“Our history, I find it important to say, includes the times and circumstances through which our ancestors stopped being free to use their clan names and began adopting names from the English-speaking world. Some people adopted those new names when they were baptized, others through intermarriage or just moving away. Along with churches, schoolrooms were often places where Native American people received new names,” he said. “A standard practice among teachers working among Native people was to list names of presidents of the United States on a blackboard and assign names to the boys by going down the list—George, John, Thomas, James, Andrew, Martin, William, and so on. I don’t know how much that happened among Osages, but it seems to have happened regularly in a lot of places, especially at boarding schools.”

Warrior said he admires RulingHisSun’s choice to honor his ancestry.

“I share my first name, last name, and clan name with my great grandfather, Robert Edward Warrior Sr., and my first and last name with my grandfather, Robert Edward Warrior Jr.,” he said. “When I listen to or sing my grandfather’s song from the Grayhorse War Mothers dance, I honor not just the life he sacrificed as a member of the US Armed Forces who was killed in action in Normandy in World War II, but also honor his name by singing it, the language that his name comes from, and the people who hold his name and continue to strive to imagine the world in the way that is unique to us as Osage people.”

Legal change 

RulingHisSun reached out to Mason Moore for help in changing his last name and found out the process was relatively simple.

Mason Moore said the process does not require an attorney and the paperwork includes a Petition, Verification, Notice and Order. The forms can be obtained from a court clerk’s office and there are free forms and instructions from the Oklahoma County Bar Association Legal Aid Committee available at  

RulingHisSun went to the Pawnee Nation Tribal Court and filled out all the necessary paperwork in September, but due to the pandemic, the process was slowed down and took months instead of weeks. In mid-December, he heard back from the Social Security Office and received his order for the name change. He said he will receive his new social security card the beginning of January. Then, he will be able to obtain a new driver’s license and it will be official.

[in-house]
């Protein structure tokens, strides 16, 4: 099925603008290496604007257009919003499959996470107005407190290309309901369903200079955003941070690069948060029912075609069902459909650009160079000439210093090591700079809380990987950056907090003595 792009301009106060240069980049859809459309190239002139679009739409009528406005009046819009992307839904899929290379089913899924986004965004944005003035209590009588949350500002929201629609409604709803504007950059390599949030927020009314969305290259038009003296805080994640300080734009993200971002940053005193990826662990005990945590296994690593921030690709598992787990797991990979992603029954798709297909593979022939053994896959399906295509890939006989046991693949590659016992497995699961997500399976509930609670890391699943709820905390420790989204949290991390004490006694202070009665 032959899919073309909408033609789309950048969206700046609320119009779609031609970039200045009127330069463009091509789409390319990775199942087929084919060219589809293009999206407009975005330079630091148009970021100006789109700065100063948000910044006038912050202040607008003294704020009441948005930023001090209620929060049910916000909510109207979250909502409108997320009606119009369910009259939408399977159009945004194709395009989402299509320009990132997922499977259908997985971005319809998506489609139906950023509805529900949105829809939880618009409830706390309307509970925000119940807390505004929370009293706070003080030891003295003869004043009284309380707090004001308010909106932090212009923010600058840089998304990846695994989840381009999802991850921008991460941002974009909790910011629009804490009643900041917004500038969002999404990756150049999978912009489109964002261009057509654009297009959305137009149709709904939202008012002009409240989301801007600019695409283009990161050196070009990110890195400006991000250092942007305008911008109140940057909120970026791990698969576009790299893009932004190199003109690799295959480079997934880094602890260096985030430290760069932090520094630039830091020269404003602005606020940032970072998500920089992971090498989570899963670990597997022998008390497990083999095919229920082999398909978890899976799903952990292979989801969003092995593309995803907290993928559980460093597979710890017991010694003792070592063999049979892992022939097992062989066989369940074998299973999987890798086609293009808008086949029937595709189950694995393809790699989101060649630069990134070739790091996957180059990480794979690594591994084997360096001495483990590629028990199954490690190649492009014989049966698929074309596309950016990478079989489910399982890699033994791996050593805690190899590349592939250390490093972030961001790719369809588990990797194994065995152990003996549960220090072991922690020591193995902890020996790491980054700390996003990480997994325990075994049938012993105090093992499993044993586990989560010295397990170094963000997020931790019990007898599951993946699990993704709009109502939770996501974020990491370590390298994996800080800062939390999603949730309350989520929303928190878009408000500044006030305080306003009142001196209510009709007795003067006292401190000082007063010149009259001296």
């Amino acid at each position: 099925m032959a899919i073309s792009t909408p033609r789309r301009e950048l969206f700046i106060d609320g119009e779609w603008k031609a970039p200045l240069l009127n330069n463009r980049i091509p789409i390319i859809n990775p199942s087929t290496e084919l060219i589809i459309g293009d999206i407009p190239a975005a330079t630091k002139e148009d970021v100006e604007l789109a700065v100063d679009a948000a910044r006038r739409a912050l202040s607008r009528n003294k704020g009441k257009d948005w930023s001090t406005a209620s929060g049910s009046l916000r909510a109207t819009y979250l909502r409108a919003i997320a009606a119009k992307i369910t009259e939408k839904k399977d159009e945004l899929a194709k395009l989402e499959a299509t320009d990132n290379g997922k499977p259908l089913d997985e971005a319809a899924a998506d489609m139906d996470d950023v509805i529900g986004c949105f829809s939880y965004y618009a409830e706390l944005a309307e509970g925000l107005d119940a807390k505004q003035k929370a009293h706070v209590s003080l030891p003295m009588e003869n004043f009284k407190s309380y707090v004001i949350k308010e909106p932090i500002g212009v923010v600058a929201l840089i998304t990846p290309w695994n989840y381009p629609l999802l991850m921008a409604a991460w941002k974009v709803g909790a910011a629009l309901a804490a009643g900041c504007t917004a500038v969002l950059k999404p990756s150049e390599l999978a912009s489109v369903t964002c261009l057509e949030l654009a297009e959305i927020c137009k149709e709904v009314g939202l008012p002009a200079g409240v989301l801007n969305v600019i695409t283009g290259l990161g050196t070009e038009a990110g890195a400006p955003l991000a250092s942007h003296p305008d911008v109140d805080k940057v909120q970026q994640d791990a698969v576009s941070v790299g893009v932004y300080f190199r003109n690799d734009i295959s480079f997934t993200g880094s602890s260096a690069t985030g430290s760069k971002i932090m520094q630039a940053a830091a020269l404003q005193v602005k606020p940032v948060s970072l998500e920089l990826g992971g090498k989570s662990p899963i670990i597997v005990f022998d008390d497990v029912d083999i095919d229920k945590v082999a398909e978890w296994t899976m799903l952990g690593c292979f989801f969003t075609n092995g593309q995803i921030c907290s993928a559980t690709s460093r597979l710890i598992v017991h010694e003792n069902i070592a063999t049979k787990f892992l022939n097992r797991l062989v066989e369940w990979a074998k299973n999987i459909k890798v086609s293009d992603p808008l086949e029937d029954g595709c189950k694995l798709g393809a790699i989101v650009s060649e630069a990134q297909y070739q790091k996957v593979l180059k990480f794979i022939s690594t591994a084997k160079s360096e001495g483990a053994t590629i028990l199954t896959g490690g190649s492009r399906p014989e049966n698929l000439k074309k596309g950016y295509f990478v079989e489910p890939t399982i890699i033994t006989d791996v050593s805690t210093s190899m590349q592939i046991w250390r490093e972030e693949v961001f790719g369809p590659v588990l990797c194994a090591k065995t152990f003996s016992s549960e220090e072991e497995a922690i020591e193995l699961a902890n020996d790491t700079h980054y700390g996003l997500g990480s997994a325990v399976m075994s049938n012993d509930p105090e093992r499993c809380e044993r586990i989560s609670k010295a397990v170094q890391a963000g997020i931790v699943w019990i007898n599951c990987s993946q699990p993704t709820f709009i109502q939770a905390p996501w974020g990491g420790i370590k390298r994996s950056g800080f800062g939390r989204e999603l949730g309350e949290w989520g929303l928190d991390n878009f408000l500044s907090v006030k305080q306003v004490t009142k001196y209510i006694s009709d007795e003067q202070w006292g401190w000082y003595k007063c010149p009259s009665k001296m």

“I’ve already talked to three or four Pawnees and they have Christian names they would like to get changed back,” he said. “I told them it’s relatively simple, it’s just time-consuming.

“I’m full blood Indian. This is who I am, I can’t be anything else. I wear my hair long, this is why. I don’t want to be anything else.”


Shannon Shaw Duty

Original Publish Date: 2020-12-30 00:00:00


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Shannon Shaw Duty
Shannon Shaw Duty

Title: Editor


Twitter: @dutyshaw

Topic Expertise: Columnist, Culture, Community

Languages spoken: English, Osage (intermediate), Spanish (beginner)

Shannon Shaw Duty, Osage from the Grayhorse District, is the editor of the award-winning Osage News, the official independent media of the Osage Nation. She is a graduate of the University of Oklahoma with a bachelor’s degree in Journalism and a master’s degree in Legal Studies with an emphasis in Indigenous Peoples Law. She currently sits on the Freedom of Information Committee for the Society of Professional Journalists. She has served as a board member for LION Publishers, as Vice President for the Pawhuska Public Schools Board of Education, on the Board of Directors for the Native American Journalists Association (now Indigenous Journalists Association) and served as a board member and Chairwoman for the Pawhuska Johnson O’Malley Parent Committee. She is a Chips Quinn Scholar, a former instructor for the Freedom Forum’s Native American Journalism Career Conference and the Freedom Forum’s American Indian Journalism Institute. She is a former reporter for The Santa Fe New Mexican. She is a 2012 recipient of the Native American 40 Under 40 from the National Center for American Indian Enterprise Development. In 2014 she helped lead the Osage News to receive NAJA's Elias Boudinot Free Press Award. The Osage News won Best Newspaper from the SPJ-Oklahoma Chapter in their division 2018-2022. Her award-winning work has been published in Indian Country Today, The Washington Post, the Center for Public Integrity, NPR, the Associated Press, Tulsa World and others. She currently resides in Pawhuska, Okla., with her husband and together they share six children, two dogs and two cats.